Sunday, June 19, 2011

Why blog? Do I need another writing task like a hole in the head?

I read a blog (what else?) that tracked how long the average person sticks to blogging. He said that the average blog has the lifespan of a fruit fly. After a month, most people give it up. I can understand that. I never have enough time for writing and you might think that I need another writing task like a hole in the head. That's exactly why I need a blog.


There are a million reasons not to write and this month has had all of them. Family - my sister was in town, my grandmother needed my help. Work - the Rules Nazi wanted some work re-done because it wasn't in keeping with paragraph 6, article b, page 34,786 of the rules manual that I never read. I went off to training in East of Jesus Nowhere. Then there was the usual stuff like buying food, fixing the computer that broke and washing my clothes.

and I have to hiking every now and then or do something to maintain my sanity.

I read an interview with Amanda Hocking recently, the ebook phenom everyone is talking about. She said she had to learn to treat her writing like a job. I already have a job that is eating my life and I suppose I could quit it and take an easier job but I won't.

So, why blog? Because each week I have to face that I'm going to write about how my writing went this week and I never want to admit I didn't write anything other than memos to my manager, Dan the Invisible Man. 

I did manage to write another section in my outline this week (just before this blog (-:  ). 

When I can't find the time to sit and write an actual chapter, but I have an idea in my head, I add that to the outline for whatever book I'm working on at the moment. Later, if I have time but no idea, I pull up my outline and flesh out a chapter from that.

Maybe it is true that the greatest obstacle to writing and publishing is a regular salary. I actually do have two books done that I finished while sitting in airports and in the back row in boring meetings. I just wrote those to alleviate my own boredom. I sent a letter to one publisher and never heard back. A second publisher wrote me after a year - just sent a form letter. I know "real" writers send out 50 letters to 50 different publishers.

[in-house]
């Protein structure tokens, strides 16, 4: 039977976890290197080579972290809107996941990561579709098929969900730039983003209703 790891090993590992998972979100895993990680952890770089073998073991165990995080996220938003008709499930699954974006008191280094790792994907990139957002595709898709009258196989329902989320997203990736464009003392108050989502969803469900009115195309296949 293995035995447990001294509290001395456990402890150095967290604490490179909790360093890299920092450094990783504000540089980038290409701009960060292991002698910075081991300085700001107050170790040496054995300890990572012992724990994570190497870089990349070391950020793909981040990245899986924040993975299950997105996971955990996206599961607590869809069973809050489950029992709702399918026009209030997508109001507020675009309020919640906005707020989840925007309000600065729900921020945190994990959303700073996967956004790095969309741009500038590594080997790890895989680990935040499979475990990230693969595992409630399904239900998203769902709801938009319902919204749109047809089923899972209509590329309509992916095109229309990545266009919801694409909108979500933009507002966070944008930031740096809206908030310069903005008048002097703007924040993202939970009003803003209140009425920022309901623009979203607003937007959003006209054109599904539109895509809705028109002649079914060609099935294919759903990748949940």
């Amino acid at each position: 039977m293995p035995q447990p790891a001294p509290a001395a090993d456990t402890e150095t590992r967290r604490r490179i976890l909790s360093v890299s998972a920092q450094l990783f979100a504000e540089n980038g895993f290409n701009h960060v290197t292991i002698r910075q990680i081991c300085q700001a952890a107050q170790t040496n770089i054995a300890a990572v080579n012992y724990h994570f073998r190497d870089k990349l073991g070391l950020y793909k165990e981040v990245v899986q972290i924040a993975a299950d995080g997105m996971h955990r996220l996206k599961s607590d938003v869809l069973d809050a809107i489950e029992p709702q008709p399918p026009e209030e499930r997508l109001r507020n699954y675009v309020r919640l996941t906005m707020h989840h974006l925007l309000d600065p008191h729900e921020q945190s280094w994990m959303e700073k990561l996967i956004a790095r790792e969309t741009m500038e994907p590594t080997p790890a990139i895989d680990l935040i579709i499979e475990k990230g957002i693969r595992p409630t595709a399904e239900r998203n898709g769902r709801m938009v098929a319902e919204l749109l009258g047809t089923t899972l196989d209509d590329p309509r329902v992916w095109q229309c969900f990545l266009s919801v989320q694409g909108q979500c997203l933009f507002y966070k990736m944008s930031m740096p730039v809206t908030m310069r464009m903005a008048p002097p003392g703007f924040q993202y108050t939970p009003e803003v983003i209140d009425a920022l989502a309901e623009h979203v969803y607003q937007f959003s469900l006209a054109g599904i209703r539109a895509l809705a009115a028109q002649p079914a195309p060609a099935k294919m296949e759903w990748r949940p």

Writing is interesting. Writing to publishers isn't.

I know, I know. This week, I'm going to get up early every morning and write for an hour. I'm also going to contact one publisher. I'll do it, too, because otherwise I'll have to admit next week that I didn't.

Now you know why I need a blog.


  1. I just finished your ex-apprentices wizards and spy book. I wanted to let you know that after 50+ years of reading sci-fi and fantasy I usually find the books formulaic. That's ok, they aren't for brilliance they are for recreation and escape! But your book different. It's wasn't the typical quest story - and I really enjoy it. The characters were fun and the story was complex rather than linear.

    I'm glad I took a chance on purchasing it and I'll write a positive review on Amazon, something I've only done once or twice before.

    I am impressed by people like yourself with the fortitude to make your vision come to reality. I've been trying to do similar with a full-time job and it's SLOW work.

    Good Luck and good writing!

  2. Thank you so much for the kind words and thanks in advance for the review. You made my day. I haven't been reading sci-fi and fantasy for as long as you but for quite a while - ever since I found that there was a whole SERIES of Wizard of Oz books in the public library. I think I was nine years old at the time.

    I get sent to a lot of BORING places, so I often have time to write on airplanes and in hotel rooms. You're right, though, it is really hard to fit writing in around my day job. Something has to give and that something has been the marketing. I haven't done any.